The Great Court of the British Museum, £9.99
Height: 238.000 mm
Width: 280.000 mm
Bequeathed by William Sandby
Prints and Drawings
Paul Sandby, The Artist's Studio, a watercolour and bodycolour drawing on blue paper
England, after AD 1772
Both Paul Sandby (1730-1809) and his brother Thomas (1721-98) began work first in their birthplace, Nottingham, before entering the Ordnance Drawing Room at the Tower of London, where they trained as military draughtsmen. After a period in Scotland, in 1751 Paul went to live with his brother, then Deputy Ranger of Windsor Great Park, where he painted and sketched the castle and local inhabitants, before settling in London in 1760.
Paul moved to 4 St
George's Row, Bayswater in 1772 (later 23 Hyde Park Place,
demolished 1901). It remained his home and studio for the rest of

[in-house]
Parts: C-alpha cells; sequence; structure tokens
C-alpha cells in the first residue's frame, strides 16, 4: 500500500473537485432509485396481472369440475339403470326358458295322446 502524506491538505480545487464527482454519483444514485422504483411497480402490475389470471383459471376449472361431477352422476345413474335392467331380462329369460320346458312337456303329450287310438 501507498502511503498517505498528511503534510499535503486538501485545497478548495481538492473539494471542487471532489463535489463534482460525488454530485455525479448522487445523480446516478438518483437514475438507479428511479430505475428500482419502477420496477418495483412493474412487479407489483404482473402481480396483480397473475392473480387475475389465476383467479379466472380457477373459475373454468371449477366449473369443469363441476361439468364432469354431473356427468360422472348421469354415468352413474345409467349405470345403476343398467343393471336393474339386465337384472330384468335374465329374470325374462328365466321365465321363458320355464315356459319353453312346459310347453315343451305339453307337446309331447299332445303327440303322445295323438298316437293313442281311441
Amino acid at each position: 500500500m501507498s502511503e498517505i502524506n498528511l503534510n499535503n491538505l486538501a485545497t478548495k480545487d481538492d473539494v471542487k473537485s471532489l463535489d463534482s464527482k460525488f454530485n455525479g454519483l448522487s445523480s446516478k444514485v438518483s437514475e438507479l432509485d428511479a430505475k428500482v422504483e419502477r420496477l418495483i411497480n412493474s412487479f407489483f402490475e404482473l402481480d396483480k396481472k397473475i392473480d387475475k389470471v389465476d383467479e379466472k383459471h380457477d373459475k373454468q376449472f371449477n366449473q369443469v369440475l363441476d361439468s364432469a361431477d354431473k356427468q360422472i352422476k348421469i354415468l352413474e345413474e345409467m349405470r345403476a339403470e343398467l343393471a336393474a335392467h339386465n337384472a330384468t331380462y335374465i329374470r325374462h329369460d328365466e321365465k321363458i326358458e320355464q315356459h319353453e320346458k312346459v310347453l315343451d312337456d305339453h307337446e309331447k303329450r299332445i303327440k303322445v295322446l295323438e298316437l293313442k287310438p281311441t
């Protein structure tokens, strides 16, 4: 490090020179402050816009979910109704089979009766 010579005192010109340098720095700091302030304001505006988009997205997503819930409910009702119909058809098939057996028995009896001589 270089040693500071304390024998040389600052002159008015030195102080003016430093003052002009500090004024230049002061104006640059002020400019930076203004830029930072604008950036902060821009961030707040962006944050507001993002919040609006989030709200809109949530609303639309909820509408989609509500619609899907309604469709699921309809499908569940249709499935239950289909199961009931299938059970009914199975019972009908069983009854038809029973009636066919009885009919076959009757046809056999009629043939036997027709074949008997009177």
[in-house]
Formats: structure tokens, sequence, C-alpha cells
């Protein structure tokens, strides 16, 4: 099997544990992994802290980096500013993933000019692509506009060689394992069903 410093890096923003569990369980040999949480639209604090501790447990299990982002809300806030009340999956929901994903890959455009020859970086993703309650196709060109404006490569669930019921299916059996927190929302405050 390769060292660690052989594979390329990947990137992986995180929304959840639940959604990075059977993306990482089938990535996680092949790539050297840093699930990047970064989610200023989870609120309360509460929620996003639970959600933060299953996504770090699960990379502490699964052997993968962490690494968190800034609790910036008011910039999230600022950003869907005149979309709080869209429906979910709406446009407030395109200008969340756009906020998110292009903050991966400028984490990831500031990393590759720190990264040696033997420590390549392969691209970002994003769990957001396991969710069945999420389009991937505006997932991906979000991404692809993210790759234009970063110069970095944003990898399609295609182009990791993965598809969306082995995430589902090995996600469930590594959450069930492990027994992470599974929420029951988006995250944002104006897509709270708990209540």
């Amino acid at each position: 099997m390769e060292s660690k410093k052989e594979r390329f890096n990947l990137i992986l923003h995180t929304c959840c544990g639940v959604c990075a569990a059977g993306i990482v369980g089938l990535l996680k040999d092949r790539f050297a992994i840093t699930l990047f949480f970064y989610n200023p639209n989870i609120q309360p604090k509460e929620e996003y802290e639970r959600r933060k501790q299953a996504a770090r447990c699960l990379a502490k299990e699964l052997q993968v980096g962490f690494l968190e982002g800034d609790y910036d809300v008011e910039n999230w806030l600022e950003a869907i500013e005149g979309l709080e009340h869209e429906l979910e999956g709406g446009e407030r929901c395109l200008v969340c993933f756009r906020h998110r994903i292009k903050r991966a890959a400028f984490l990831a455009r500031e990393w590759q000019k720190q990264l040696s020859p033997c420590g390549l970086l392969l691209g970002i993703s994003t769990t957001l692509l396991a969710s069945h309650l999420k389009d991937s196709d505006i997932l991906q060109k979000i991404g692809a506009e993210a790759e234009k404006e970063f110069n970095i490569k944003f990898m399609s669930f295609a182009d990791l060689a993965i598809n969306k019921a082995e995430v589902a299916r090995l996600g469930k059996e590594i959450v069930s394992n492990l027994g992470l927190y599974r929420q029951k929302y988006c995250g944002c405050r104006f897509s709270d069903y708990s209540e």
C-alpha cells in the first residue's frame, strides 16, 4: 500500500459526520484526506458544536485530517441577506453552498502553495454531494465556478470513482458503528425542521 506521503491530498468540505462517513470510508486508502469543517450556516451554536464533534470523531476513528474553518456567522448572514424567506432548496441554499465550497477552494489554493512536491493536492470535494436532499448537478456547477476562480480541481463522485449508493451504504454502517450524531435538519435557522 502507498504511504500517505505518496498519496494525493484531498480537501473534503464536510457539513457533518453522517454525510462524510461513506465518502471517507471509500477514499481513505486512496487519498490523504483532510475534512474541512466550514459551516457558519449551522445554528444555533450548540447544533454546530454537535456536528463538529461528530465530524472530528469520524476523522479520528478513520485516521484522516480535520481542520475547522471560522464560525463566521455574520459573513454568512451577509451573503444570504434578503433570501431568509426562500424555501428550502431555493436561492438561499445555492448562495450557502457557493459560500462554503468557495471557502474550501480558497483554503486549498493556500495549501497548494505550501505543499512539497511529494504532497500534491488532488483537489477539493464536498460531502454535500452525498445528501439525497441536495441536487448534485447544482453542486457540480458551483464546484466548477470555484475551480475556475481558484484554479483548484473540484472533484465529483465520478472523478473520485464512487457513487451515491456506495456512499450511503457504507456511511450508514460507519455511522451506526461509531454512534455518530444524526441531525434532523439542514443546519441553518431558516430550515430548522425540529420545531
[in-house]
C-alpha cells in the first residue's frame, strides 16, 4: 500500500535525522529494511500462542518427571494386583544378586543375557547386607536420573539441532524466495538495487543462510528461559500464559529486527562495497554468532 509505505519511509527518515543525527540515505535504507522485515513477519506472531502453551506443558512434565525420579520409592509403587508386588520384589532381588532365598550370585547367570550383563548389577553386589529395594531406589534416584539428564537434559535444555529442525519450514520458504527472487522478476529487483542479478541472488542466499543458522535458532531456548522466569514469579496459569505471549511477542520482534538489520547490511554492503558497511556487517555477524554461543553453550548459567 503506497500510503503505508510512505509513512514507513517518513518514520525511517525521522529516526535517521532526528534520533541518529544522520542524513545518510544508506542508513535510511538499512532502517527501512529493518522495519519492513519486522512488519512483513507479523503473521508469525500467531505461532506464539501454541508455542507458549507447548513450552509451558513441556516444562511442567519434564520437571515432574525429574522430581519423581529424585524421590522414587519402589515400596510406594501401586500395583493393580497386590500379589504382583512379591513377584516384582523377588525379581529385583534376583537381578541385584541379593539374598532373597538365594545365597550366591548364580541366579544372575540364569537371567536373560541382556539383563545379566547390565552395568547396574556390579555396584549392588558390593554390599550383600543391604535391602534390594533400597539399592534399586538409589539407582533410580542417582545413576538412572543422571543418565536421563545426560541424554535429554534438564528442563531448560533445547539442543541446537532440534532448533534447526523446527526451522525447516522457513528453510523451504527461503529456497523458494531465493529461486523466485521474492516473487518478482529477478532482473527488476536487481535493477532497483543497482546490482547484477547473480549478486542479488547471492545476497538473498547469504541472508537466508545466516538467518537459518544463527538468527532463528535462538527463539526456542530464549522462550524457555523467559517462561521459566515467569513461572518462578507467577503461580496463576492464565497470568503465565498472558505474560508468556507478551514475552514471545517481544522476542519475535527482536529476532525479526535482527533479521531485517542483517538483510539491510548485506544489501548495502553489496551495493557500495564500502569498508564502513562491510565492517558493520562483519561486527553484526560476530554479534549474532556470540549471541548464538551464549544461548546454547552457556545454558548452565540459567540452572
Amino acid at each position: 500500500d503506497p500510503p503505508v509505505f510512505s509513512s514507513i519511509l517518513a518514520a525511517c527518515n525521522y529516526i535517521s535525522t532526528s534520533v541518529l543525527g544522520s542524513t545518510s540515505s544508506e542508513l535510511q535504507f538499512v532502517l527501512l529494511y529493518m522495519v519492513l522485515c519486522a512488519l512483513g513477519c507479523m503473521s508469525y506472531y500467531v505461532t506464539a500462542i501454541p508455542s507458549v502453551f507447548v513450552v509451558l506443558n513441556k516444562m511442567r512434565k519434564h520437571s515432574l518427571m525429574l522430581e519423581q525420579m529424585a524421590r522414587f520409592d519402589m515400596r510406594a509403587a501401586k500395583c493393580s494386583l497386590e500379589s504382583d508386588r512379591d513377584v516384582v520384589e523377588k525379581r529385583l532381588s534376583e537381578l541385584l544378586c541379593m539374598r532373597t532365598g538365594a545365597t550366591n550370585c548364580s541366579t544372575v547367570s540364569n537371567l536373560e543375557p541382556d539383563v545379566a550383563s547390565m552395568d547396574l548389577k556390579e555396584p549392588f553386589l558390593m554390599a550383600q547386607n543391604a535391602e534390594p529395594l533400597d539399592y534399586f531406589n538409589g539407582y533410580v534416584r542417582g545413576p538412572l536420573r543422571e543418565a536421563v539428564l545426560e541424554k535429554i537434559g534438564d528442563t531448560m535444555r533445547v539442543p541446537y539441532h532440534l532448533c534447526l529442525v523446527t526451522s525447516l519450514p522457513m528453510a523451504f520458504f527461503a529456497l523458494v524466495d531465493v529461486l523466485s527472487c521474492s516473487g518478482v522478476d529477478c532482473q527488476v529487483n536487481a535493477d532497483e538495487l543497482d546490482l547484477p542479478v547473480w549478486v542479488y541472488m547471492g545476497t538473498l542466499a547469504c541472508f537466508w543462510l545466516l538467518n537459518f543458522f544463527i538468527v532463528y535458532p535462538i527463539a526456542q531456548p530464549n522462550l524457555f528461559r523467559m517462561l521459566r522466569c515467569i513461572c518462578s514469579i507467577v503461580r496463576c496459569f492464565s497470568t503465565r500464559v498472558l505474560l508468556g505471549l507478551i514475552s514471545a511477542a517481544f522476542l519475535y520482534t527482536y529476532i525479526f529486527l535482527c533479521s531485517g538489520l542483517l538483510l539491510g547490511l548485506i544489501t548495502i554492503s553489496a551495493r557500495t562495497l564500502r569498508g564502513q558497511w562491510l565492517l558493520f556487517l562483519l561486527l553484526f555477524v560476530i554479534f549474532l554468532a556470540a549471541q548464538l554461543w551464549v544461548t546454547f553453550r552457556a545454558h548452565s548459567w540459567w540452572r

his life. This is an informal sketch in
Thomas Gainsborough recommended Paul Sandby to at least one patron who wanted views of his country estate as the only contemporary English landscape artist who painted 'real views from nature', as opposed to his own imaginary compositions. But in addition tho faithful topographical views, Sandby was also concerned with elevating the regard in which landscape was held at the Royal Academy, and painted many large imaginary views in bodycolour and watercolour, intended to hang framed alongside oils on the walls of the Academy and the houses of his patrons.
L. Herrmann, Paul and Thomas Sandby (Batsford, 1986)
L. Stainton, British landscape watercolours (London, The British Museum Press, 1985)
L. Stainton, Nature into art: English lands (London, The British Museum Press, 1991)